Experience the drive-in

Experience the drive-in

Theaters continue to offer family fun & nostalgia

By Liz Young

Braving the rain (from left) Peyton Wannamacher, Kylee Klenz, and Riley Wannamacher, all from Ottoville, wait for ‘Baywatch’ to begin at the Van-Del Drive-In on Lincoln Highway in Middle Point. KELLI CARDINAL/THE LIMA NEWS

The sun begins to set behind Hi-Road Twin Drive In theater’s box office and entrance on State Route 68 in Kenton.

You can now, thanks to technology, watch a full-length movie on your phone.

But would you want to?

The answer for many seems to be no, with evidence pointing to packed drive-in movie theaters each weekend once the weather clears. We gather with cars and kids in pajamas and Frisbees in the grass and trips to the concession stand. We smile and nod at each other while our little ones play and then snuggle close to family as dusk rolls in and the screens come to bright life.

It’s an Experience. Yes, with a capital “E,” it’s an Experience that can’t be found on a phone. Breathe in the night air and look up at the stars from your blankets and lawn chairs positioned just past the bumpers. Tune into the show on your car radio and settle in. Stretch and put your arm around your husband, wife, child or date for the evening. Have the Experience together.

Phones don’t create togetherness. We know that. Maybe that’s why we crave Experiences like the drive-in.

“There’s really nothing quite like watching a movie under the stars,” says Jim Boyd, owner of the Van-Del Drive In, located on Lincoln Highway in Middle Point. “It’s a family experience — a communal experience.”

It’s very human, isn’t it, this craving for the communal? Humans have always congregated. Early humans assembled under the stars, telling stories together for warmth, safety, community. Fast forward a few millennia to the dawn of the drive-in. The earliest ones started cropping up in the 1930s and drive-ins really started to hit a cultural stride by the 1950s, with Van-Del being built in the late 1940s. Drive-ins are communal — under the stars, with stories, together.

“I remember going to the drive-in from when I was little,” says Leigh Taylor, of Lima. She grew up in the 1980s and the drive-in was a regular event for her family.

“We got to sit in the back of the station wagon, or sit on top of our van with blankets and pajamas,” she says. “Now I take my daughter, but I don’t let her sit on my roof.”

She likes getting out of the house and “away from the electronics,” adding that their phones are either off or at home while at the drive-in. The Taylors trek to Van-Del throughout the summer months. Her daughter Paige, now 14, saw her first drive-in movie strapped in a car seat and she still enjoys them.

“It’s good family time,” Taylor says.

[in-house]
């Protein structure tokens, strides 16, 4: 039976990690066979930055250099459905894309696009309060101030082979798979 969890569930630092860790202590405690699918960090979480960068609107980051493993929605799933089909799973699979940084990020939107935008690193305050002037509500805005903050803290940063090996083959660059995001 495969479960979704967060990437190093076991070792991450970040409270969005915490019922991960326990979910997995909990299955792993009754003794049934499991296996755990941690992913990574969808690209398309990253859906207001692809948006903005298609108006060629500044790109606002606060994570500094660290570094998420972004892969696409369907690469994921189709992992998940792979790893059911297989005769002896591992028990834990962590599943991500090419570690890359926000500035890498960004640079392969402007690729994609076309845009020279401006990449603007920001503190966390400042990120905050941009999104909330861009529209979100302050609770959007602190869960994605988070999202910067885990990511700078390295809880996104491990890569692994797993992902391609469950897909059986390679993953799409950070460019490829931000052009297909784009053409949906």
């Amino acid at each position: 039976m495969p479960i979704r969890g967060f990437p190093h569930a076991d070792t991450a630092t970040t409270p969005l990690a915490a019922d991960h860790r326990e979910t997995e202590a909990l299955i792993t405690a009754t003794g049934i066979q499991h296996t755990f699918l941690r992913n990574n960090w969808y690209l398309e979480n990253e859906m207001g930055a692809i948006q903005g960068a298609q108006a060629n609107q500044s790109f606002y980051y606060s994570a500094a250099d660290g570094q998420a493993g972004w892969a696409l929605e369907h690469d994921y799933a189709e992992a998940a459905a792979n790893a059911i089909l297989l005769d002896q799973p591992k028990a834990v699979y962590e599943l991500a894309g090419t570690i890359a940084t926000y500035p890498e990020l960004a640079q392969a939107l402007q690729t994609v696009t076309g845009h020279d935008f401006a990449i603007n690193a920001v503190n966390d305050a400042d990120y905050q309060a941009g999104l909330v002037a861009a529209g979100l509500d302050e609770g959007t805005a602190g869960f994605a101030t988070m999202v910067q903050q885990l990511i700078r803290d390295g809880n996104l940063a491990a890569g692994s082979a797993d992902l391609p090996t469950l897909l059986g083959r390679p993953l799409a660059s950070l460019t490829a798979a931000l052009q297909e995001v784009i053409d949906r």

Hi-Road Drive In, on state Route 68 in Kenton, also sees its share of families and multi-generational drive-in fans, says owner Rodney Miller. Hi-Road was built in 1950 and Miller has owned it for the past 17 years.

“Not only are there parents who came as kids now bringing their kids, we’ve got grandparents coming in with grandchildren,” Miller says. “I’ve seen cars where the parents are zonked out and the kids are still awake and watching the movie. It’s good for families with little kids. They can be a little noisy or fussy without really bothering anyone.”

Drive-ins, however, are not — nor were they ever — solely delegated to families. Sue Savinsky, of Lima, went to area drive-ins as a teenager in the 1970s. The drive-in was the place to be.

“It was the freedom as a teen, of being out at night. You were out past dark, but you were at the movies so you were ‘some place,’ which made it OK,” she says. “It was something you did with your friends.”

And from the 1970s to a little closer to present day, Rhodes State College student Eliza Laing, of Lafayette, also calls the drive-in “something to do” as a teen.

“I thought it was cool that we sat in the back of a truck with an air mattress and blankets,” Laing says. “It’s something different to do.”

Crystal Boroff lives in Ohio City and grew up going to Van Wert’s Ridgeway Drive-In as both a child and a teenager in the 1990s. Ridgeway, which was also owned by Boyd, was destroyed by a tornado in 2002.

“We would go at least twice a month,” she says. “I remember being able to swing during the movies, and I thought that was the greatest. I liked the big screens and being outside in the fresh air.”

Like Taylor and her daughter, Boroff now brings her kids to the drive-in. They’re regulars at Van-Del.

“The kids like it. They like sitting outside, and we’re all together,” she says. Her 8-year-old daughter, Cylee Boroff, is now the one enjoying the swings and being outside.

And that, says Boyd, is the future of the drive-in.

“The kids enjoy it, and then bring their own kids one day,” he says. “Parents want them to have the same experience as they did.”

No, wait. Make that Experience with a capital “E.”

There are quite a few drive-ins to choose from in the area. Most open about an hour before dark and operate throughout the summer months depending on weather. Call or look online for details on specific hours and days of operation for individual drive-ins.

Van-Del Drive-In: 19986 Lincoln Highway, Middle Point. 419-968-2178; van-del.com

Hi-Road Drive In: 8059 St. Route 68, Kenton. 419-675-0922; hiroaddrivein.com

South Drive-In Theatre: 3050 S. High St., Columbus. 614-491-6771; drive-inmovies.com

Starlight Drive-In: 1889 U.S. Route 127, Maria Stein. 419-925-4944

Sidney Auto Vue Drive-In: 1409 Fourth Ave., Sidney. 937-492-5909; sidneyautovue.com

Tiffin Field of Dreams Drive-In: 4041 North Route 53, Tiffin. 877-343-5334; fieldofdreamsdrivein.com

Dixie Twin Drive-In: 6201 North Dixie Dr., Vandalia. 937-890-5513; dixietwin.com

For more information on drive-ins across Ohio, visit driveinmovie.com/OH.

Salt Magazine




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